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How to use random numbers in Visual Basic .NET programs

... and how to interpret the Microsoft documentation.

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Updated August 31, 2008

Microsoft offers excellent support for random numbers in Visual Basic .NET. The core object Random is a member of that most fundamental .NET namespace System. Visual Basic also provides the Randomize and Rnd functions in Microsoft.VisualBasic.VBMath. For real randomness, System.Security.Cryptography provides the RNGCryptoServiceProvider object.

If this isn't enough, it's not that hard to write routines that create good random numbers yourself. Tim Patrick's Visual Basic 2005 Cookbook shows how to program the "BetterRandom" class which is a step up from the usually 'good enough' pseudo-random numbers provided directly by the Random class in .NET.

But the documentation provided for the Random class leaves a lot to be desired. Here's the code in their documentation.

Dim bytes1(99), bytes2(99) As Byte
Dim rnd1 As New Random()
Dim rnd2 As New Random()

rnd1.NextBytes(bytes1)
rnd2.NextBytes(bytes2)

The point of this code is that, "because the clock has finite resolution, using the parameterless constructor to create different Random objects in close succession creates random number generators that produce identical sequences of random numbers. The ... example illustrates that two Random objects that are instantiated in close succession generate an identical series of random numbers."

In different words, since no parameters are passed to Random(), the current value of the system clock is used instead. And since your computer is a lot faster than the system clock, the same value of the clock is used when two Random() objects are created at almost the same time.

The code made more sense to me (but it does the same thing) when I recoded it this way:

Dim intArray1(99), intArray2(99) As Integer
Dim rnd1 As New Random()
Dim rnd2 As New Random()

For i As Integer = 0 To 99
   intArray1(i) = rnd1.Next()
Next
For i As Integer = 0 To 99
   intArray2(i) = rnd2.Next()
Next

The arrays do end up with exactly the same series of numbers and this illustrates one of the problems with "pseudo" random numbers. This declaration on my machine ...

Dim rnd As New Random(12345)

... will always create this series ...

143337951
150666398
1663795458
1097663221
1712597933
1776631026
... and so forth

So the arrays might be nicely distributed, but they're not exactly 'random'. This fact can be useful sometimes to produce the same 'random' example. But for this reason, it's a good idea to avoid creating the Random object more than once. It's all to easy to generate the same sequence of numbers.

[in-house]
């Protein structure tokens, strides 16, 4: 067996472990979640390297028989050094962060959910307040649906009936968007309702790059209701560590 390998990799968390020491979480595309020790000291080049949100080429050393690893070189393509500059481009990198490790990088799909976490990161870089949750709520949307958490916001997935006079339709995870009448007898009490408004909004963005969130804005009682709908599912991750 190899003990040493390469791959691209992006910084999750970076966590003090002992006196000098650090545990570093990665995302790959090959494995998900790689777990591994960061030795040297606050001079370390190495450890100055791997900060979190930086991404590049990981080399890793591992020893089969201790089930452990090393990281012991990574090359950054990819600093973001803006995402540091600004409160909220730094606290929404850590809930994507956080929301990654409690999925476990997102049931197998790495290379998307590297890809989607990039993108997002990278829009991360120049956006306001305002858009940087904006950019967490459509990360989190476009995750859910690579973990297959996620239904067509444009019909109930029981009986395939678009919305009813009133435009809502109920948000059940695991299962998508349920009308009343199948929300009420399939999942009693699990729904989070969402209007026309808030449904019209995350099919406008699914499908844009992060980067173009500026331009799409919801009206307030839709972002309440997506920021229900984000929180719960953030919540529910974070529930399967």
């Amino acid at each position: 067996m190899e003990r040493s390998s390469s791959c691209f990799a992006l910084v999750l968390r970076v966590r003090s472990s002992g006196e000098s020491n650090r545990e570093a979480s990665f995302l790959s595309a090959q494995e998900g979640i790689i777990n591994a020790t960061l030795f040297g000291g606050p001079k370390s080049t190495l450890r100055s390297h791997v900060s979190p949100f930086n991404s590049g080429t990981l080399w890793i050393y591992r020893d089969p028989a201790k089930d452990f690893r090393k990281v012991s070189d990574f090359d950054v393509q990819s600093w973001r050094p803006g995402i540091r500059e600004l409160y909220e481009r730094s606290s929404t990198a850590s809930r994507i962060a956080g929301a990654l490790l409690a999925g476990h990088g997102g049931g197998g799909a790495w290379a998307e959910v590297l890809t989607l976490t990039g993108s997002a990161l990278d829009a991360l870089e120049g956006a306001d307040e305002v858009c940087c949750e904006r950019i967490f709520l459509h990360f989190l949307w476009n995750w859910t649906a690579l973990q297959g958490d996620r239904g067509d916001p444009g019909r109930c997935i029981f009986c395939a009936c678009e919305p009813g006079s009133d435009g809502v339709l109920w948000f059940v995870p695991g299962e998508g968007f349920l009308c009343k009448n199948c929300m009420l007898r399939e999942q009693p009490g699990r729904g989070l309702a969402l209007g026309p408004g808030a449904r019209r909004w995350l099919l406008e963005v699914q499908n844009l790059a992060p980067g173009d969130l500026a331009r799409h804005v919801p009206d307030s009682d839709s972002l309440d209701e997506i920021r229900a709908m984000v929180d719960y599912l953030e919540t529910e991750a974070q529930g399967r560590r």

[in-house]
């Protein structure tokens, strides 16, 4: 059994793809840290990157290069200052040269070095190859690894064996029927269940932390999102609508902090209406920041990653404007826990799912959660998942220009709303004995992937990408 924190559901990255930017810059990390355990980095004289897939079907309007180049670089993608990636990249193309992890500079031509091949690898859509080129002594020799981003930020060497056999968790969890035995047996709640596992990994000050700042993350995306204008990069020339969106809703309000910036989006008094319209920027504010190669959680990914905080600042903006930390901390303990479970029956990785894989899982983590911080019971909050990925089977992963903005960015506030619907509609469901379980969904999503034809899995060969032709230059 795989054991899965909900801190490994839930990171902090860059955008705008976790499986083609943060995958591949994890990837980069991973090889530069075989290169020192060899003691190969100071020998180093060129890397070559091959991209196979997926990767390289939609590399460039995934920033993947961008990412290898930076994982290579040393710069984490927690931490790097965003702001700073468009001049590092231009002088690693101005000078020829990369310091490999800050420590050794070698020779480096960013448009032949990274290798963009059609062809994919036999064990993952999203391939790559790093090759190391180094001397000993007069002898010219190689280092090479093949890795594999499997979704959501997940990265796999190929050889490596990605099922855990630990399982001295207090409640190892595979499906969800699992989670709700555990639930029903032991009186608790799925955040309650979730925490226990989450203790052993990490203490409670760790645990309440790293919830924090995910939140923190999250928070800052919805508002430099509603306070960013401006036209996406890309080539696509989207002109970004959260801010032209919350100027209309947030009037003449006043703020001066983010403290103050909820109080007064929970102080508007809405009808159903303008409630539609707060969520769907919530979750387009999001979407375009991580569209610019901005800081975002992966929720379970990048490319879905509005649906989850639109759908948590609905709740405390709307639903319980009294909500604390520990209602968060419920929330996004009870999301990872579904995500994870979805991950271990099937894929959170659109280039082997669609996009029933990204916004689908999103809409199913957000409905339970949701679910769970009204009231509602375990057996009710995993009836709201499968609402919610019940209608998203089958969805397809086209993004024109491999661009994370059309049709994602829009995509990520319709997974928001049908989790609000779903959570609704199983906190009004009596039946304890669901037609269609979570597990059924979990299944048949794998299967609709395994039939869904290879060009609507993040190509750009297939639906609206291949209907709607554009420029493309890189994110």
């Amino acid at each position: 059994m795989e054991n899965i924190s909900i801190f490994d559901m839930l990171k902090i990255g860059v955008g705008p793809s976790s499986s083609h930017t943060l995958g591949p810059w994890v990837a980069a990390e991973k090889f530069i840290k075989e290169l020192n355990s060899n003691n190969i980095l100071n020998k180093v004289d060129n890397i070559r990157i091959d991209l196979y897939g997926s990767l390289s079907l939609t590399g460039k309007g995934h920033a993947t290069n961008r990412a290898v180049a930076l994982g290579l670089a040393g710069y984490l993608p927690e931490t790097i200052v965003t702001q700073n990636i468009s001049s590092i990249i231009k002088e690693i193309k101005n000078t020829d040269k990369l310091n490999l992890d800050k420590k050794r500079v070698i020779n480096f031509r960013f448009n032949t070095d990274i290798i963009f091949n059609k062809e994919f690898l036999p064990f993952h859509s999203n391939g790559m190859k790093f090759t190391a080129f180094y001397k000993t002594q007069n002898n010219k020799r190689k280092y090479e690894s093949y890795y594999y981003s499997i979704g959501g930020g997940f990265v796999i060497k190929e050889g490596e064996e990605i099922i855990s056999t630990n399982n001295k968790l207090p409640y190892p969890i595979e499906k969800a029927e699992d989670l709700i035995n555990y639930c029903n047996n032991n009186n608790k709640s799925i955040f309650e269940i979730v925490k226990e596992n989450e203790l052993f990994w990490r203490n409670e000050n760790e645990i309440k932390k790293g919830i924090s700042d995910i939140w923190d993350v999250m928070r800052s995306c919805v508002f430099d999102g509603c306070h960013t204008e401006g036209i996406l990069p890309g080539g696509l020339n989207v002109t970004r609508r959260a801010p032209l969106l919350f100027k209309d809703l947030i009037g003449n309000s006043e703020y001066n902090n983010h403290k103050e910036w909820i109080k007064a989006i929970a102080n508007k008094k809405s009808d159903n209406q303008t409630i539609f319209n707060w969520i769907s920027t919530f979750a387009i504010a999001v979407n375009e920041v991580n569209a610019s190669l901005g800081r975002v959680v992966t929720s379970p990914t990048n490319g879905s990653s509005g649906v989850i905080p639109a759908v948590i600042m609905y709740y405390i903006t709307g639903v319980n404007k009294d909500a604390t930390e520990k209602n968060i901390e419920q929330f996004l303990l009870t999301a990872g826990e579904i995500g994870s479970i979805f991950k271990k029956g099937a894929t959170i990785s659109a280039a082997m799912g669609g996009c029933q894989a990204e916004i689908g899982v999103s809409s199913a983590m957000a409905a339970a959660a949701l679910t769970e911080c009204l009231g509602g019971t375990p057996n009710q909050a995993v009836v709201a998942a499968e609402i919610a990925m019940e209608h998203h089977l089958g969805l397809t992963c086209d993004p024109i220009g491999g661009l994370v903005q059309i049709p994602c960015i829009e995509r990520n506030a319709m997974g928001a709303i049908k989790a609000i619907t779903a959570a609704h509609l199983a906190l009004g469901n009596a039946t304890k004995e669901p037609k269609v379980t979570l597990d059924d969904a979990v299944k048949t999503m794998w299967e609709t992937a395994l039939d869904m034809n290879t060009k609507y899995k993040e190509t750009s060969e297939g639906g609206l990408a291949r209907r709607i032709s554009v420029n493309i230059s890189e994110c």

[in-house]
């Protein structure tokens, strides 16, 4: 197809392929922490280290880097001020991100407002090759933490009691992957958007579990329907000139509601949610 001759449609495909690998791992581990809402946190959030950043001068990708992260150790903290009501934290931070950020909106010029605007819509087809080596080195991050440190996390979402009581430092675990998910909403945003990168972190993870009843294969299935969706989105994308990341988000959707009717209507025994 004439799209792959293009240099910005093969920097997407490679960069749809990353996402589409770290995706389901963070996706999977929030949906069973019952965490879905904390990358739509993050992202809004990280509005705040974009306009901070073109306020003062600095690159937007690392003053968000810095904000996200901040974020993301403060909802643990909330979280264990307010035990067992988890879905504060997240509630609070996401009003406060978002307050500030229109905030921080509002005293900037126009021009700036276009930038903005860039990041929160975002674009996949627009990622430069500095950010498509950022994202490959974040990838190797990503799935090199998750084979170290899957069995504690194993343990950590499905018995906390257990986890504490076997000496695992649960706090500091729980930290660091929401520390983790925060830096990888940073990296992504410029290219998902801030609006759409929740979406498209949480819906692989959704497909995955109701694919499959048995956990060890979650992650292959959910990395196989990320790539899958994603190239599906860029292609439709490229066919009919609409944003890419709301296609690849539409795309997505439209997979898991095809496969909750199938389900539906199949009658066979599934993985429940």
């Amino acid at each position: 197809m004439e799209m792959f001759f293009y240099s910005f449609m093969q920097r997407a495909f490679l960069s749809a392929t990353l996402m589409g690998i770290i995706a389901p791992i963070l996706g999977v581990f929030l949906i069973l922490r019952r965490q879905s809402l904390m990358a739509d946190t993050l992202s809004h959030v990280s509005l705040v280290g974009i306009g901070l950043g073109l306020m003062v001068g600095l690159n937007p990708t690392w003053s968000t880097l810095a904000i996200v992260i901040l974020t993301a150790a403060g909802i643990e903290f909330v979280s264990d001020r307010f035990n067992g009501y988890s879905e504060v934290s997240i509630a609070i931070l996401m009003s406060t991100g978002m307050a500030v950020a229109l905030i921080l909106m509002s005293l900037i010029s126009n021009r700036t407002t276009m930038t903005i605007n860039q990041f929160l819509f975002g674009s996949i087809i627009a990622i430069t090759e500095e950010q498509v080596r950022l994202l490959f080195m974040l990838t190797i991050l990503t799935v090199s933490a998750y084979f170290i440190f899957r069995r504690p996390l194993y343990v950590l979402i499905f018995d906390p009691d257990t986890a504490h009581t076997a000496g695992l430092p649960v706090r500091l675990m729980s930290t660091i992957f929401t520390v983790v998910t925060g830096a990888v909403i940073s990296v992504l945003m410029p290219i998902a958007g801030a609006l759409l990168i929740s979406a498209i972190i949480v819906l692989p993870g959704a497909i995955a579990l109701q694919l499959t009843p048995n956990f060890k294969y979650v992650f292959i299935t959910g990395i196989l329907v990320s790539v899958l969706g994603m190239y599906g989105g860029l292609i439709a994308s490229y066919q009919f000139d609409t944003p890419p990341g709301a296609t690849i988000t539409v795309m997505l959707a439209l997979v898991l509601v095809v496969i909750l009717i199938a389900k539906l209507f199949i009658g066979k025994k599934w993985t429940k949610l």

VB.NET also provides the Randomize and Rnd function. Partly because Visual Basic provides both Random and Rnd and they both do about the same thing (but with different syntax), there is a lot of confusion about using them.

Rnd will also generate a random number and as a function, you don't have to declare it; you just use it.

Dim MyRand As Single = Rnd()

Like Random, if you don't initialize it, VB.NET uses the value of the system clock as the seed. But if you choose to initialize it, you can use Randomize. There's no requirement to use Randomize that I know of. (In spite of statements you can find on the web to the contrary.) Repeated calls to Rnd will use the last-generated number as a seed value. So this code works fine to generate a convenient pseudorandom array:

Dim sngArray(99) As Single
For i As Integer = 0 To 99
   sngArray(i) = Rnd()
Next

Since it's a function and not an object, however, Rnd doesn't have methods or properties. As partial compensation, Microsoft coded Rnd so it does different things based on the parameter passed. Here's what Rnd will generate if it is passed a number that is ...

  • Less than zero - The same number every time, using Number as the seed.
  • Greater than zero - The next random number in the sequence.
  • Equal to zero - The most recently generated number.
  • Not supplied - The next random number in the sequence.

So, for example, this code will generate the same number twice.

Dim MyRand As Single = Rnd()
Console.WriteLine(MyRand)
Rnd(0)
Console.WriteLine(MyRand)

The bottom line here is that if you just want something fast for, say, a dice game, use Rnd. But if you need more control but still not cryptographic quality, use the Random object.

If you do need cryptographic quality ... we check that out on the next page.

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